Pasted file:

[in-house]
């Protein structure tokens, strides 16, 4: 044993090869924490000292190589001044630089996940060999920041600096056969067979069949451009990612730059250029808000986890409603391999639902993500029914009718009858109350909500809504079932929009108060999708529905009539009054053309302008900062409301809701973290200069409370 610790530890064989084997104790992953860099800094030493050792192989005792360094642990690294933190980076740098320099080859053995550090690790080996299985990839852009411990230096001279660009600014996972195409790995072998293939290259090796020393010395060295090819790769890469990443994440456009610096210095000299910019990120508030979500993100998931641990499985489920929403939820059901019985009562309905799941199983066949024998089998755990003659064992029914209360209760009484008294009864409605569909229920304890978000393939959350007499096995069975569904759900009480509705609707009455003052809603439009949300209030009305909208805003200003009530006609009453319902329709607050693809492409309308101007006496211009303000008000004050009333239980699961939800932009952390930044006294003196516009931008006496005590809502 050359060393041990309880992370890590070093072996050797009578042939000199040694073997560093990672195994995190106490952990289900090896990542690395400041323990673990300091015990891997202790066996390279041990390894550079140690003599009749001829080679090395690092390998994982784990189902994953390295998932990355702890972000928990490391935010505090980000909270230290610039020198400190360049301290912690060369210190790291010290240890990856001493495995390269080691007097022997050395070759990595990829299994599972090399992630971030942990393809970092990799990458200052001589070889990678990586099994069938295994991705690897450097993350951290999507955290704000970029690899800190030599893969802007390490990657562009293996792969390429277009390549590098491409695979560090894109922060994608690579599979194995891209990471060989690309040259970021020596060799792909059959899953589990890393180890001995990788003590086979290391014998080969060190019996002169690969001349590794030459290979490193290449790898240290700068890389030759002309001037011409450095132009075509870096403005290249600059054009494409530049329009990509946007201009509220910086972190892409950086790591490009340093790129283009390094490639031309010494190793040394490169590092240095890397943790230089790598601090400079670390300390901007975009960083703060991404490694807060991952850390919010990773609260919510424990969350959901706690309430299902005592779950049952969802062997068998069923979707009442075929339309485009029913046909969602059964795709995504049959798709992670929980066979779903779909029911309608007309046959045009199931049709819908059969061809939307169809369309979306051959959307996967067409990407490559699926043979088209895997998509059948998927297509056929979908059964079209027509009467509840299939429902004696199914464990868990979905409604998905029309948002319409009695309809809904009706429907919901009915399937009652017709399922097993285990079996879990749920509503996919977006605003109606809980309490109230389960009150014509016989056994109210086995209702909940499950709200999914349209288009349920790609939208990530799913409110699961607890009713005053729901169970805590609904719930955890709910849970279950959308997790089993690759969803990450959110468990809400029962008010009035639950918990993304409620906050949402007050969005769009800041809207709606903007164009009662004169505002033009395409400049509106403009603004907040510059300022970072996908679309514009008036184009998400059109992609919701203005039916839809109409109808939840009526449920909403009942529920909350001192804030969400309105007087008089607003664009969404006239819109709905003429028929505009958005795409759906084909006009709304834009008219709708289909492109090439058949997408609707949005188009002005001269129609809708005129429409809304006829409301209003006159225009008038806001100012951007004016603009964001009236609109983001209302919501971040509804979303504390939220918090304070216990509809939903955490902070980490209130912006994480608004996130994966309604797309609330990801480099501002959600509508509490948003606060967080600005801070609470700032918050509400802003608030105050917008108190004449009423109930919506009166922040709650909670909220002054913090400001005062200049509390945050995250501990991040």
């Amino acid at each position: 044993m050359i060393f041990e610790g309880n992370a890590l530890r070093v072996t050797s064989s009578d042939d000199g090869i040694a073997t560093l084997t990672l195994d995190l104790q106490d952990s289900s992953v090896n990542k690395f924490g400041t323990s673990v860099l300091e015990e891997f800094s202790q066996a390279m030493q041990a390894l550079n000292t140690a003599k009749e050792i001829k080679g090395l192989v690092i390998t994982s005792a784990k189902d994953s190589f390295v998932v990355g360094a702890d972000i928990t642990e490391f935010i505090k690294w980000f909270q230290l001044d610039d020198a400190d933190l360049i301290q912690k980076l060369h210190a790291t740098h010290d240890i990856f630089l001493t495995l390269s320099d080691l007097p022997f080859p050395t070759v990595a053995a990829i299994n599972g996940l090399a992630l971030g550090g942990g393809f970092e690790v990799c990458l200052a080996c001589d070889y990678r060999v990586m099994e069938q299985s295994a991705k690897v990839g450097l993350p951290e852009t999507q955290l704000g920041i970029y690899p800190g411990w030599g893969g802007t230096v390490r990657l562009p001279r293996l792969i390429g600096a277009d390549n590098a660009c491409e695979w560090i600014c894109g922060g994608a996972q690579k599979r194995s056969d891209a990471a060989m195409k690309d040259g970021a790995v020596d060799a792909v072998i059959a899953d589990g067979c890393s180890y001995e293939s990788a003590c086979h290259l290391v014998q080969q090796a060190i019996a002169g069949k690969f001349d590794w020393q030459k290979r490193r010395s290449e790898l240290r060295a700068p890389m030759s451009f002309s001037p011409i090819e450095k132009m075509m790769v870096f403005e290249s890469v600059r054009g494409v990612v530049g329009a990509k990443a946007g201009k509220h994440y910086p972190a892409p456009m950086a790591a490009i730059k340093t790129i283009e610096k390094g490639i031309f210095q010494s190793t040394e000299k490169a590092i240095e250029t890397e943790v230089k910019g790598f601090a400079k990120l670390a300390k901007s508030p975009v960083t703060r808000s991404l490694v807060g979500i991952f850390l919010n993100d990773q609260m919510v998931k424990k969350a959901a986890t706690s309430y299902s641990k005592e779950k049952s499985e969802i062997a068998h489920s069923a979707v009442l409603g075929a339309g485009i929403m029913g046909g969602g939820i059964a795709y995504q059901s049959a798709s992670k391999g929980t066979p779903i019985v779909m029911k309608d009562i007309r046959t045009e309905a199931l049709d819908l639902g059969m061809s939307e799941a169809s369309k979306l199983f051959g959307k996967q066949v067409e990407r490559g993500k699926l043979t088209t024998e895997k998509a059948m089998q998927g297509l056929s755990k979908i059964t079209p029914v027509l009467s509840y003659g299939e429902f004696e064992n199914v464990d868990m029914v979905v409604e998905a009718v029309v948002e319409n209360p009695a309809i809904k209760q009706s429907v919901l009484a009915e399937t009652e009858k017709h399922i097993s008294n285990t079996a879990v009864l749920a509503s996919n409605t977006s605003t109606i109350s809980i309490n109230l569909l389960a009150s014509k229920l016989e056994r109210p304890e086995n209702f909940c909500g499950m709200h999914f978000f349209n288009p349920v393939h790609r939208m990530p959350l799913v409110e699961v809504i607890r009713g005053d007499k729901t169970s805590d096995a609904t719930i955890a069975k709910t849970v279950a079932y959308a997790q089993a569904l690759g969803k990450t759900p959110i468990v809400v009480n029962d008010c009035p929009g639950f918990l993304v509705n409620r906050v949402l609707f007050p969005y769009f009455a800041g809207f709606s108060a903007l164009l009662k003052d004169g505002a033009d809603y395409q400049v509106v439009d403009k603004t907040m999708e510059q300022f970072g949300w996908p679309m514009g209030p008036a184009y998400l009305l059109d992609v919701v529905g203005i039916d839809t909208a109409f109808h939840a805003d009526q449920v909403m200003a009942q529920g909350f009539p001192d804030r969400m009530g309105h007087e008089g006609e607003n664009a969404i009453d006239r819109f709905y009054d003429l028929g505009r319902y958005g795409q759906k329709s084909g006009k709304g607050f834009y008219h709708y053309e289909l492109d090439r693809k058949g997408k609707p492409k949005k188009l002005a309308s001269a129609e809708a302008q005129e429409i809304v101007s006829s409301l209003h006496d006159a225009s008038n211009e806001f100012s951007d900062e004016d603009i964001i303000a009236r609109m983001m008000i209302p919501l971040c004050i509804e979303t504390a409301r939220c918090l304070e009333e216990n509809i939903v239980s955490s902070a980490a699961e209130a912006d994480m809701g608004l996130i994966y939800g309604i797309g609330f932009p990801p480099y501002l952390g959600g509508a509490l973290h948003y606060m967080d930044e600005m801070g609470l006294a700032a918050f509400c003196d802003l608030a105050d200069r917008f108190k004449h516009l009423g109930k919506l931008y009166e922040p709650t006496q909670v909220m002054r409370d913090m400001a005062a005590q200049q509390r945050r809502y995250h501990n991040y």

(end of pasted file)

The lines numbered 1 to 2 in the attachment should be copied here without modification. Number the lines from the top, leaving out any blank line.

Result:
[in-house]
């Protein structure tokens, strides 16, 4: 044993090869924490000292190589001044630089996940060999920041600096056969067979069949451009990612730059250029808000986890409603391999639902993500029914009718009858109350909500809504079932929009108060999708529905009539009054053309302008900062409301809701973290200069409370 610790530890064989084997104790992953860099800094030493050792192989005792360094642990690294933190980076740098320099080859053995550090690790080996299985990839852009411990230096001279660009600014996972195409790995072998293939290259090796020393010395060295090819790769890469990443994440456009610096210095000299910019990120508030979500993100998931641990499985489920929403939820059901019985009562309905799941199983066949024998089998755990003659064992029914209360209760009484008294009864409605569909229920304890978000393939959350007499096995069975569904759900009480509705609707009455003052809603439009949300209030009305909208805003200003009530006609009453319902329709607050693809492409309308101007006496211009303000008000004050009333239980699961939800932009952390930044006294003196516009931008006496005590809502 050359060393041990309880992370890590070093072996050797009578042939000199040694073997560093990672195994995190106490952990289900090896990542690395400041323990673990300091015990891997202790066996390279041990390894550079140690003599009749001829080679090395690092390998994982784990189902994953390295998932990355702890972000928990490391935010505090980000909270230290610039020198400190360049301290912690060369210190790291010290240890990856001493495995390269080691007097022997050395070759990595990829299994599972090399992630971030942990393809970092990799990458200052001589070889990678990586099994069938295994991705690897450097993350951290999507955290704000970029690899800190030599893969802007390490990657562009293996792969390429277009390549590098491409695979560090894109922060994608690579599979194995891209990471060989690309040259970021020596060799792909059959899953589990890393180890001995990788003590086979290391014998080969060190019996002169690969001349590794030459290979490193290449790898240290700068890389030759002309001037011409450095132009075509870096403005290249600059054009494409530049329009990509946007201009509220910086972190892409950086790591490009340093790129283009390094490639031309010494190793040394490169590092240095890397943790230089790598601090400079670390300390901007975009960083703060991404490694807060991952850390919010990773609260919510424990969350959901706690309430299902005592779950049952969802062997068998069923979707009442075929339309485009029913046909969602059964795709995504049959798709992670929980066979779903779909029911309608007309046959045009199931049709819908059969061809939307169809369309979306051959959307996967067409990407490559699926043979088209895997998509059948998927297509056929979908059964079209027509009467509840299939429902004696199914464990868990979905409604998905029309948002319409009695309809809904009706429907919901009915399937009652017709399922097993285990079996879990749920509503996919977006605003109606809980309490109230389960009150014509016989056994109210086995209702909940499950709200999914349209288009349920790609939208990530799913409110699961607890009713005053729901169970805590609904719930955890709910849970279950959308997790089993690759969803990450959110468990809400029962008010009035639950918990993304409620906050949402007050969005769009800041809207709606903007164009009662004169505002033009395409400049509106403009603004907040510059300022970072996908679309514009008036184009998400059109992609919701203005039916839809109409109808939840009526449920909403009942529920909350001192804030969400309105007087008089607003664009969404006239819109709905003429028929505009958005795409759906084909006009709304834009008219709708289909492109090439058949997408609707949005188009002005001269129609809708005129429409809304006829409301209003006159225009008038806001100012951007004016603009964001009236609109983001209302919501971040509804979303504390939220918090304070216990509809939903955490902070980490209130912006994480608004996130994966309604797309609330990801480099501002959600509508509490948003606060967080600005801070609470700032918050509400802003608030105050917008108190004449009423109930919506009166922040709650909670909220002054913090400001005062200049509390945050995250501990991040």